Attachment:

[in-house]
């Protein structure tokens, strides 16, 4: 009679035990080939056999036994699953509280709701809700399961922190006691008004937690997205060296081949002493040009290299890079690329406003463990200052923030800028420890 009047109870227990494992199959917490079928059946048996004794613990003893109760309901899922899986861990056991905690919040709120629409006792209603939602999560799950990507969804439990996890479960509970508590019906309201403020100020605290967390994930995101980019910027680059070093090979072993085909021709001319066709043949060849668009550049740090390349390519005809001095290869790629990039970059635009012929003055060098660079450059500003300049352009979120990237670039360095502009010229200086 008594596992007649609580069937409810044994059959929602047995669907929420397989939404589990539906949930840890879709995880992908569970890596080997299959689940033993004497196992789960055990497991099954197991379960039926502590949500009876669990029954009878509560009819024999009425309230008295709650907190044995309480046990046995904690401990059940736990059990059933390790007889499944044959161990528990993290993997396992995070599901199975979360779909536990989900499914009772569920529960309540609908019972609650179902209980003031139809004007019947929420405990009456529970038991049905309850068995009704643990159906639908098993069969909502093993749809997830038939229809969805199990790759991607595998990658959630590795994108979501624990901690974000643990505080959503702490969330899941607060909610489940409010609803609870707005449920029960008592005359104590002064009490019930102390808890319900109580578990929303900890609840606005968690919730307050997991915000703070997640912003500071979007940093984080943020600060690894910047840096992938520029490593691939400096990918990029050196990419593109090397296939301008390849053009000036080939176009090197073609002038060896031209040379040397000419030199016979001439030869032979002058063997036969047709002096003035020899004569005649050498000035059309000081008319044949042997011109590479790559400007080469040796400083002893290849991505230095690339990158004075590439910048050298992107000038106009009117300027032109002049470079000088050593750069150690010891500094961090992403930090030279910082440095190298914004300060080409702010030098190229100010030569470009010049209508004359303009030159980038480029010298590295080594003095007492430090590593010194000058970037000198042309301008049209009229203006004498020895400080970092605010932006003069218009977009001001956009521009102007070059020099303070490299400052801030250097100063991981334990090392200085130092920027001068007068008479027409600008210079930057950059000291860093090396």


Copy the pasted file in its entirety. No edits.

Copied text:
[in-house]
């Protein structure tokens, strides 16, 4: 009679035990080939056999036994699953509280709701809700399961922190006691008004937690997205060296081949002493040009290299890079690329406003463990200052923030800028420890 009047109870227990494992199959917490079928059946048996004794613990003893109760309901899922899986861990056991905690919040709120629409006792209603939602999560799950990507969804439990996890479960509970508590019906309201403020100020605290967390994930995101980019910027680059070093090979072993085909021709001319066709043949060849668009550049740090390349390519005809001095290869790629990039970059635009012929003055060098660079450059500003300049352009979120990237670039360095502009010229200086 008594596992007649609580069937409810044994059959929602047995669907929420397989939404589990539906949930840890879709995880992908569970890596080997299959689940033993004497196992789960055990497991099954197991379960039926502590949500009876669990029954009878509560009819024999009425309230008295709650907190044995309480046990046995904690401990059940736990059990059933390790007889499944044959161990528990993290993997396992995070599901199975979360779909536990989900499914009772569920529960309540609908019972609650179902209980003031139809004007019947929420405990009456529970038991049905309850068995009704643990159906639908098993069969909502093993749809997830038939229809969805199990790759991607595998990658959630590795994108979501624990901690974000643990505080959503702490969330899941607060909610489940409010609803609870707005449920029960008592005359104590002064009490019930102390808890319900109580578990929303900890609840606005968690919730307050997991915000703070997640912003500071979007940093984080943020600060690894910047840096992938520029490593691939400096990918990029050196990419593109090397296939301008390849053009000036080939176009090197073609002038060896031209040379040397000419030199016979001439030869032979002058063997036969047709002096003035020899004569005649050498000035059309000081008319044949042997011109590479790559400007080469040796400083002893290849991505230095690339990158004075590439910048050298992107000038106009009117300027032109002049470079000088050593750069150690010891500094961090992403930090030279910082440095190298914004300060080409702010030098190229100010030569470009010049209508004359303009030159980038480029010298590295080594003095007492430090590593010194000058970037000198042309301008049209009229203006004498020895400080970092605010932006003069218009977009001001956009521009102007070059020099303070490299400052801030250097100063991981334990090392200085130092920027001068007068008479027409600008210079930057950059000291860093090396």